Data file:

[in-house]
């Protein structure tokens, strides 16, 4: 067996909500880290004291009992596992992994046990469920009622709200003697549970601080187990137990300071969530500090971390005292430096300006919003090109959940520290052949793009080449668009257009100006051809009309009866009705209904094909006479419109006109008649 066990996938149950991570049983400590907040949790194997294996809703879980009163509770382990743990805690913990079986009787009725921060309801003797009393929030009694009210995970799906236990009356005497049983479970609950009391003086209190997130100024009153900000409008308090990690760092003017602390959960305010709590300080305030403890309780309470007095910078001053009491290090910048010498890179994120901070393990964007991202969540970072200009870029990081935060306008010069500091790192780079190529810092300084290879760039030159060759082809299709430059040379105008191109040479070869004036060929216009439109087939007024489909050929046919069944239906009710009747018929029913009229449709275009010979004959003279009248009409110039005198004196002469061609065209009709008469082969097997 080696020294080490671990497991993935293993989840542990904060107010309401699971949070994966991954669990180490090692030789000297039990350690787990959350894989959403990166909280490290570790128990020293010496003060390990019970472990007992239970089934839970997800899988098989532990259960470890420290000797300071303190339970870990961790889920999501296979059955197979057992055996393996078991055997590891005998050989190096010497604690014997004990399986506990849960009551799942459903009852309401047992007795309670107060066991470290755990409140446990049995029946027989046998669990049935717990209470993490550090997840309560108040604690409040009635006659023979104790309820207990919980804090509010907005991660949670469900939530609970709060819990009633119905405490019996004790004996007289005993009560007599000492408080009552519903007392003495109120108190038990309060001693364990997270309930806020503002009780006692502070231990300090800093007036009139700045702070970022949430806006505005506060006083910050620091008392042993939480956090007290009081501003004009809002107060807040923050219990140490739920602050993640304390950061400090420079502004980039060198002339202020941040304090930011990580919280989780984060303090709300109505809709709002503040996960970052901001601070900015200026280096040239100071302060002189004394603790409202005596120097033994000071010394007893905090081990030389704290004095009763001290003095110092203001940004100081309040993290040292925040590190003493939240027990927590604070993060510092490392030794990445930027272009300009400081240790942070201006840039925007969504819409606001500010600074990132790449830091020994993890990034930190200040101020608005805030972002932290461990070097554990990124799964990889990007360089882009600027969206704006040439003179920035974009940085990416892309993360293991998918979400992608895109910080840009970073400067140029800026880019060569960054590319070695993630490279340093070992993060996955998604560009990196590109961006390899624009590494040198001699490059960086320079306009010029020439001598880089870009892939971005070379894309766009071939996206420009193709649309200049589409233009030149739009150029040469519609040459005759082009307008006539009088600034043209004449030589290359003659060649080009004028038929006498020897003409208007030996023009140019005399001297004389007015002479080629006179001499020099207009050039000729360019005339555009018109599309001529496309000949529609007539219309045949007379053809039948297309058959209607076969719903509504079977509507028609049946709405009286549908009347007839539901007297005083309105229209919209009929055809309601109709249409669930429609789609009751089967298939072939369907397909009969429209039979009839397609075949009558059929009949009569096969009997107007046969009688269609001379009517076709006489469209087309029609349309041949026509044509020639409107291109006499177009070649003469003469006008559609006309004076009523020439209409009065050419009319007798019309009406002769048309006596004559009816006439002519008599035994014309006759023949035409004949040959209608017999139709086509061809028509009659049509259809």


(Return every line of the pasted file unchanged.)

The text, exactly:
[in-house]
């Protein structure tokens, strides 16, 4: 067996909500880290004291009992596992992994046990469920009622709200003697549970601080187990137990300071969530500090971390005292430096300006919003090109959940520290052949793009080449668009257009100006051809009309009866009705209904094909006479419109006109008649 066990996938149950991570049983400590907040949790194997294996809703879980009163509770382990743990805690913990079986009787009725921060309801003797009393929030009694009210995970799906236990009356005497049983479970609950009391003086209190997130100024009153900000409008308090990690760092003017602390959960305010709590300080305030403890309780309470007095910078001053009491290090910048010498890179994120901070393990964007991202969540970072200009870029990081935060306008010069500091790192780079190529810092300084290879760039030159060759082809299709430059040379105008191109040479070869004036060929216009439109087939007024489909050929046919069944239906009710009747018929029913009229449709275009010979004959003279009248009409110039005198004196002469061609065209009709008469082969097997 080696020294080490671990497991993935293993989840542990904060107010309401699971949070994966991954669990180490090692030789000297039990350690787990959350894989959403990166909280490290570790128990020293010496003060390990019970472990007992239970089934839970997800899988098989532990259960470890420290000797300071303190339970870990961790889920999501296979059955197979057992055996393996078991055997590891005998050989190096010497604690014997004990399986506990849960009551799942459903009852309401047992007795309670107060066991470290755990409140446990049995029946027989046998669990049935717990209470993490550090997840309560108040604690409040009635006659023979104790309820207990919980804090509010907005991660949670469900939530609970709060819990009633119905405490019996004790004996007289005993009560007599000492408080009552519903007392003495109120108190038990309060001693364990997270309930806020503002009780006692502070231990300090800093007036009139700045702070970022949430806006505005506060006083910050620091008392042993939480956090007290009081501003004009809002107060807040923050219990140490739920602050993640304390950061400090420079502004980039060198002339202020941040304090930011990580919280989780984060303090709300109505809709709002503040996960970052901001601070900015200026280096040239100071302060002189004394603790409202005596120097033994000071010394007893905090081990030389704290004095009763001290003095110092203001940004100081309040993290040292925040590190003493939240027990927590604070993060510092490392030794990445930027272009300009400081240790942070201006840039925007969504819409606001500010600074990132790449830091020994993890990034930190200040101020608005805030972002932290461990070097554990990124799964990889990007360089882009600027969206704006040439003179920035974009940085990416892309993360293991998918979400992608895109910080840009970073400067140029800026880019060569960054590319070695993630490279340093070992993060996955998604560009990196590109961006390899624009590494040198001699490059960086320079306009010029020439001598880089870009892939971005070379894309766009071939996206420009193709649309200049589409233009030149739009150029040469519609040459005759082009307008006539009088600034043209004449030589290359003659060649080009004028038929006498020897003409208007030996023009140019005399001297004389007015002479080629006179001499020099207009050039000729360019005339555009018109599309001529496309000949529609007539219309045949007379053809039948297309058959209607076969719903509504079977509507028609049946709405009286549908009347007839539901007297005083309105229209919209009929055809309601109709249409669930429609789609009751089967298939072939369907397909009969429209039979009839397609075949009558059929009949009569096969009997107007046969009688269609001379009517076709006489469209087309029609349309041949026509044509020639409107291109006499177009070649003469003469006008559609006309004076009523020439209409009065050419009319007798019309009406002769048309006596004559009816006439002519008599035994014309006759023949035409004949040959209608017999139709086509061809028509009659049509259809």